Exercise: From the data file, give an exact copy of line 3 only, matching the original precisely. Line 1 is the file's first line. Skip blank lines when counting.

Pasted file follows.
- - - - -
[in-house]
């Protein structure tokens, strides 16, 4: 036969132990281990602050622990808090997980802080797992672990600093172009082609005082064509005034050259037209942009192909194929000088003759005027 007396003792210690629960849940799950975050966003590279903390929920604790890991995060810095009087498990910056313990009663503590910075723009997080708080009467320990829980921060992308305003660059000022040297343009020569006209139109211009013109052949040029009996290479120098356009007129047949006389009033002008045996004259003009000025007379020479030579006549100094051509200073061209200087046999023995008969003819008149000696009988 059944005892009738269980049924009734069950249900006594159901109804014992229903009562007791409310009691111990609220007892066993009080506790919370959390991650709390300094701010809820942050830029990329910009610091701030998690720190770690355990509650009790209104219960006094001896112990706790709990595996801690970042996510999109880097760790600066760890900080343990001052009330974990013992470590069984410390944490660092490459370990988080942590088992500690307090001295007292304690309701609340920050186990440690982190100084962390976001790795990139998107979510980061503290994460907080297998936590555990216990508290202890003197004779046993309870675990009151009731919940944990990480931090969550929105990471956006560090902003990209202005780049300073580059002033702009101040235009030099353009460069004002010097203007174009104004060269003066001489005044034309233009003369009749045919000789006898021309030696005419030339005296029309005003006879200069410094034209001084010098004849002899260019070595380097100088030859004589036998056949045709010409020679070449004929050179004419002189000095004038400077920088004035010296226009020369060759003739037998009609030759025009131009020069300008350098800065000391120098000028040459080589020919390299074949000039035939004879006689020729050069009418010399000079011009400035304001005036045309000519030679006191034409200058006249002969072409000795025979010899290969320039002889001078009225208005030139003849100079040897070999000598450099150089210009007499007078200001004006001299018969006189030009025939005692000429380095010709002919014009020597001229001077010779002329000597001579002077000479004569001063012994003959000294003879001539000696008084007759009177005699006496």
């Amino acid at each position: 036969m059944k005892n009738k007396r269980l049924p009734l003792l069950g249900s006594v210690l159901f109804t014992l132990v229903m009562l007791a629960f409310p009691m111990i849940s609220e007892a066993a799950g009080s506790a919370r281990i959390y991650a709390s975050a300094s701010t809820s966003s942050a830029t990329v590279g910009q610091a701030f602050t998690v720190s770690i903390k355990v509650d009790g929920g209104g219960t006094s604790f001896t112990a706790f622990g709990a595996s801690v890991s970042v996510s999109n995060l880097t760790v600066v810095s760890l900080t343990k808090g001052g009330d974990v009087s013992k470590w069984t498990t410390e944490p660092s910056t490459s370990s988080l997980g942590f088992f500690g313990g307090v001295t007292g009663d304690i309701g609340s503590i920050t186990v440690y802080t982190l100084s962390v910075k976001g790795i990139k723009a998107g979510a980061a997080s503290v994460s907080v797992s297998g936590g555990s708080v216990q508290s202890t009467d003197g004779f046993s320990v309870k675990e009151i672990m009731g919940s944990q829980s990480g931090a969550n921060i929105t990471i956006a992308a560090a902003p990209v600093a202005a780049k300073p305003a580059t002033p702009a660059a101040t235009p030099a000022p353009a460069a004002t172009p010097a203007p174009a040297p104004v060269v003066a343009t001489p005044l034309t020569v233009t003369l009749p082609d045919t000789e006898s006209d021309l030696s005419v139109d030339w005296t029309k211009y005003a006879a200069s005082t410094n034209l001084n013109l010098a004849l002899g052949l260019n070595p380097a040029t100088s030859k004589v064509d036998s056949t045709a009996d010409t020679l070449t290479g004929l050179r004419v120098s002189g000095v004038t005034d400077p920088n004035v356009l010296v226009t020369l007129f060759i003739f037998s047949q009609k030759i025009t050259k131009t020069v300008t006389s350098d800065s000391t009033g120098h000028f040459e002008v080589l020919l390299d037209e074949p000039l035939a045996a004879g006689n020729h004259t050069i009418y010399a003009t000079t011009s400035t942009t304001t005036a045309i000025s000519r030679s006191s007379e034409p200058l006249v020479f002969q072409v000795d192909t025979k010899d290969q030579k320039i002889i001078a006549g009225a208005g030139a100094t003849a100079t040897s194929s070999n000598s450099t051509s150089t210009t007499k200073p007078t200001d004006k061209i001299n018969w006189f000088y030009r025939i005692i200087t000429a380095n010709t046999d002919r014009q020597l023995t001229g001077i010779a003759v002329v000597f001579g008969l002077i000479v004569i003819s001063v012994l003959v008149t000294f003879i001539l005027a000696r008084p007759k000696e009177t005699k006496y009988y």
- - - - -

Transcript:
């Amino acid at each position: 036969m059944k005892n009738k007396r269980l049924p009734l003792l069950g249900s006594v210690l159901f109804t014992l132990v229903m009562l007791a629960f409310p009691m111990i849940s609220e007892a066993a799950g009080s506790a919370r281990i959390y991650a709390s975050a300094s701010t809820s966003s942050a830029t990329v590279g910009q610091a701030f602050t998690v720190s770690i903390k355990v509650d009790g929920g209104g219960t006094s604790f001896t112990a706790f622990g709990a595996s801690v890991s970042v996510s999109n995060l880097t760790v600066v810095s760890l900080t343990k808090g001052g009330d974990v009087s013992k470590w069984t498990t410390e944490p660092s910056t490459s370990s988080l997980g942590f088992f500690g313990g307090v001295t007292g009663d304690i309701g609340s503590i920050t186990v440690y802080t982190l100084s962390v910075k976001g790795i990139k723009a998107g979510a980061a997080s503290v994460s907080v797992s297998g936590g555990s708080v216990q508290s202890t009467d003197g004779f046993s320990v309870k675990e009151i672990m009731g919940s944990q829980s990480g931090a969550n921060i929105t990471i956006a992308a560090a902003p990209v600093a202005a780049k300073p305003a580059t002033p702009a660059a101040t235009p030099a000022p353009a460069a004002t172009p010097a203007p174009a040297p104004v060269v003066a343009t001489p005044l034309t020569v233009t003369l009749p082609d045919t000789e006898s006209d021309l030696s005419v139109d030339w005296t029309k211009y005003a006879a200069s005082t410094n034209l001084n013109l010098a004849l002899g052949l260019n070595p380097a040029t100088s030859k004589v064509d036998s056949t045709a009996d010409t020679l070449t290479g004929l050179r004419v120098s002189g000095v004038t005034d400077p920088n004035v356009l010296v226009t020369l007129f060759i003739f037998s047949q009609k030759i025009t050259k131009t020069v300008t006389s350098d800065s000391t009033g120098h000028f040459e002008v080589l020919l390299d037209e074949p000039l035939a045996a004879g006689n020729h004259t050069i009418y010399a003009t000079t011009s400035t942009t304001t005036a045309i000025s000519r030679s006191s007379e034409p200058l006249v020479f002969q072409v000795d192909t025979k010899d290969q030579k320039i002889i001078a006549g009225a208005g030139a100094t003849a100079t040897s194929s070999n000598s450099t051509s150089t210009t007499k200073p007078t200001d004006k061209i001299n018969w006189f000088y030009r025939i005692i200087t000429a380095n010709t046999d002919r014009q020597l023995t001229g001077i010779a003759v002329v000597f001579g008969l002077i000479v004569i003819s001063v012994l003959v008149t000294f003879i001539l005027a000696r008084p007759k000696e009177t005699k006496y009988y």